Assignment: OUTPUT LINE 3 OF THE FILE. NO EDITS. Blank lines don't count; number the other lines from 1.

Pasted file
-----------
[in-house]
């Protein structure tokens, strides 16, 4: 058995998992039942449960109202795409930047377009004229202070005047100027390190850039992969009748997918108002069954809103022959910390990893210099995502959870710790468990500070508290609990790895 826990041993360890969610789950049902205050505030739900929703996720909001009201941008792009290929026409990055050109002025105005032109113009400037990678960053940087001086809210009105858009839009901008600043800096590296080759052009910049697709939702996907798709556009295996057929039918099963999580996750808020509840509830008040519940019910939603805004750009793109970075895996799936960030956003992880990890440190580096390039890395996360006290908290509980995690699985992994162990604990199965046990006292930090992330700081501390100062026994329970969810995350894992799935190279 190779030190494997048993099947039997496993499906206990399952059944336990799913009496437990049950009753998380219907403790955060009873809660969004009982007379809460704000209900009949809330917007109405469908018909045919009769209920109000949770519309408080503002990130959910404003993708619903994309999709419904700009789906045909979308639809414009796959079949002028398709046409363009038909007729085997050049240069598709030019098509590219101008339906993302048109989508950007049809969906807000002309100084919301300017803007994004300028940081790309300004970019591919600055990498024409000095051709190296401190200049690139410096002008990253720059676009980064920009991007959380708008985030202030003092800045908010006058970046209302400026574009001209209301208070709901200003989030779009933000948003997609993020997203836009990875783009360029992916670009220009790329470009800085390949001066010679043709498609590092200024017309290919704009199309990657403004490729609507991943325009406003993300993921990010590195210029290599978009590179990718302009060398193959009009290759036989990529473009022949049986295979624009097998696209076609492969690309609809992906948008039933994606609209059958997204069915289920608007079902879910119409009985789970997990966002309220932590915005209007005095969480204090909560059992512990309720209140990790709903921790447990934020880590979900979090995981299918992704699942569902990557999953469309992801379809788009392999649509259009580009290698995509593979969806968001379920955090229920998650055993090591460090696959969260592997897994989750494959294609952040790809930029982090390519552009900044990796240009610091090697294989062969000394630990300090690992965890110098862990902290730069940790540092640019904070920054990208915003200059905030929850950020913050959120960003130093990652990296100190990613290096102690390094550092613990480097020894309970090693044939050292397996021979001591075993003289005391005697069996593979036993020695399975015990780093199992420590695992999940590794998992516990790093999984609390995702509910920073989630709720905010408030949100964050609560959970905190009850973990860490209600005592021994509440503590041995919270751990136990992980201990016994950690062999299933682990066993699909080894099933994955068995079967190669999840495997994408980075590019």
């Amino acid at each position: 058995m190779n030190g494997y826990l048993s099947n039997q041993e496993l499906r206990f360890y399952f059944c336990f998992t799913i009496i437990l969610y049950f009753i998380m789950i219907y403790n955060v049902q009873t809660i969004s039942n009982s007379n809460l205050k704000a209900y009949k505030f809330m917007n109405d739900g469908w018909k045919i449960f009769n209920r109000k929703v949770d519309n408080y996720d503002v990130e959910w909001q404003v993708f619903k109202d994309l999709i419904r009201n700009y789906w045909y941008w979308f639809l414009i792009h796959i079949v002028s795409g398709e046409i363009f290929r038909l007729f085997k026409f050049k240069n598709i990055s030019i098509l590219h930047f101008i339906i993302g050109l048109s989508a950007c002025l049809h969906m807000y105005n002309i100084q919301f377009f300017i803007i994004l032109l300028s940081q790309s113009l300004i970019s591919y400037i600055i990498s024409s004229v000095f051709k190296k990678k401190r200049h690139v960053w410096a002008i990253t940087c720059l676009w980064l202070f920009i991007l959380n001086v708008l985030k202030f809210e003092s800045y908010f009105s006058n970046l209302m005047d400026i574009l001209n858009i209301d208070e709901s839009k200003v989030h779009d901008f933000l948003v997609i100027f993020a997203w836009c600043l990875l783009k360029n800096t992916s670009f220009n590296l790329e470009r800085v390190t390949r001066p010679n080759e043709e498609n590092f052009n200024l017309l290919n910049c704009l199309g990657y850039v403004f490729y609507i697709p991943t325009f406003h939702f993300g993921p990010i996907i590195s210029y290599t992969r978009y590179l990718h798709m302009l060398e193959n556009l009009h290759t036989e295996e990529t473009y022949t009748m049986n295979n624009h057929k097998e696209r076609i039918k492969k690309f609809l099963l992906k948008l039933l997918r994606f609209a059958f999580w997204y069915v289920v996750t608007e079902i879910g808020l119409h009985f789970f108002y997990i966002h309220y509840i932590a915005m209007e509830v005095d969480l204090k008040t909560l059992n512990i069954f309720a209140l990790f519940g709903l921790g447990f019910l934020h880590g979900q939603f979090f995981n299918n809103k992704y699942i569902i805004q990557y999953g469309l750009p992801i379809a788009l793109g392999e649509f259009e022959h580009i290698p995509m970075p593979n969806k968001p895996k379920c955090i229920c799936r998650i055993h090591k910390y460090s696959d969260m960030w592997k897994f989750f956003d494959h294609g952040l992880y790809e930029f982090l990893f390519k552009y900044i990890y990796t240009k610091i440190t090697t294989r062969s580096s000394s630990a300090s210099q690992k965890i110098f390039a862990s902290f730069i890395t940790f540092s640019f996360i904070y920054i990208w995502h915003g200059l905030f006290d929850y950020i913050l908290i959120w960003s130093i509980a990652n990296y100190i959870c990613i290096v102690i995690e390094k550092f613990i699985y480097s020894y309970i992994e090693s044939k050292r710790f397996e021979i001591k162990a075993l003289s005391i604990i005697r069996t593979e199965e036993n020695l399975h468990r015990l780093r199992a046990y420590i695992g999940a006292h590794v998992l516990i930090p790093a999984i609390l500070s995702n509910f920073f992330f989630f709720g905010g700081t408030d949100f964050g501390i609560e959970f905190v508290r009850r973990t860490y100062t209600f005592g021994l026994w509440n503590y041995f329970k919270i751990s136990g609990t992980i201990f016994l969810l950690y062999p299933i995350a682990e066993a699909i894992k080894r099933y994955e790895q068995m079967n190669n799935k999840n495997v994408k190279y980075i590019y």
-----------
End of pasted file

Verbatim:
């Amino acid at each position: 058995m190779n030190g494997y826990l048993s099947n039997q041993e496993l499906r206990f360890y399952f059944c336990f998992t799913i009496i437990l969610y049950f009753i998380m789950i219907y403790n955060v049902q009873t809660i969004s039942n009982s007379n809460l205050k704000a209900y009949k505030f809330m917007n109405d739900g469908w018909k045919i449960f009769n209920r109000k929703v949770d519309n408080y996720d503002v990130e959910w909001q404003v993708f619903k109202d994309l999709i419904r009201n700009y789906w045909y941008w979308f639809l414009i792009h796959i079949v002028s795409g398709e046409i363009f290929r038909l007729f085997k026409f050049k240069n598709i990055s030019i098509l590219h930047f101008i339906i993302g050109l048109s989508a950007c002025l049809h969906m807000y105005n002309i100084q919301f377009f300017i803007i994004l032109l300028s940081q790309s113009l300004i970019s591919y400037i600055i990498s024409s004229v000095f051709k190296k990678k401190r200049h690139v960053w410096a002008i990253t940087c720059l676009w980064l202070f920009i991007l959380n001086v708008l985030k202030f809210e003092s800045y908010f009105s006058n970046l209302m005047d400026i574009l001209n858009i209301d208070e709901s839009k200003v989030h779009d901008f933000l948003v997609i100027f993020a997203w836009c600043l990875l783009k360029n800096t992916s670009f220009n590296l790329e470009r800085v390190t390949r001066p010679n080759e043709e498609n590092f052009n200024l017309l290919n910049c704009l199309g990657y850039v403004f490729y609507i697709p991943t325009f406003h939702f993300g993921p990010i996907i590195s210029y290599t992969r978009y590179l990718h798709m302009l060398e193959n556009l009009h290759t036989e295996e990529t473009y022949t009748m049986n295979n624009h057929k097998e696209r076609i039918k492969k690309f609809l099963l992906k948008l039933l997918r994606f609209a059958f999580w997204y069915v289920v996750t608007e079902i879910g808020l119409h009985f789970f108002y997990i966002h309220y509840i932590a915005m209007e509830v005095d969480l204090k008040t909560l059992n512990i069954f309720a209140l990790f519940g709903l921790g447990f019910l934020h880590g979900q939603f979090f995981n299918n809103k992704y699942i569902i805004q990557y999953g469309l750009p992801i379809a788009l793109g392999e649509f259009e022959h580009i290698p995509m970075p593979n969806k968001p895996k379920c955090i229920c799936r998650i055993h090591k910390y460090s696959d969260m960030w592997k897994f989750f956003d494959h294609g952040l992880y790809e930029f982090l990893f390519k552009y900044i990890y990796t240009k610091i440190t090697t294989r062969s580096s000394s630990a300090s210099q690992k965890i110098f390039a862990s902290f730069i890395t940790f540092s640019f996360i904070y920054i990208w995502h915003g200059l905030f006290d929850y950020i913050l908290i959120w960003s130093i509980a990652n990296y100190i959870c990613i290096v102690i995690e390094k550092f613990i699985y480097s020894y309970i992994e090693s044939k050292r710790f397996e021979i001591k162990a075993l003289s005391i604990i005697r069996t593979e199965e036993n020695l399975h468990r015990l780093r199992a046990y420590i695992g999940a006292h590794v998992l516990i930090p790093a999984i609390l500070s995702n509910f920073f992330f989630f709720g905010g700081t408030d949100f964050g501390i609560e959970f905190v508290r009850r973990t860490y100062t209600f005592g021994l026994w509440n503590y041995f329970k919270i751990s136990g609990t992980i201990f016994l969810l950690y062999p299933i995350a682990e066993a699909i894992k080894r099933y994955e790895q068995m079967n190669n799935k999840n495997v994408k190279y980075i590019y």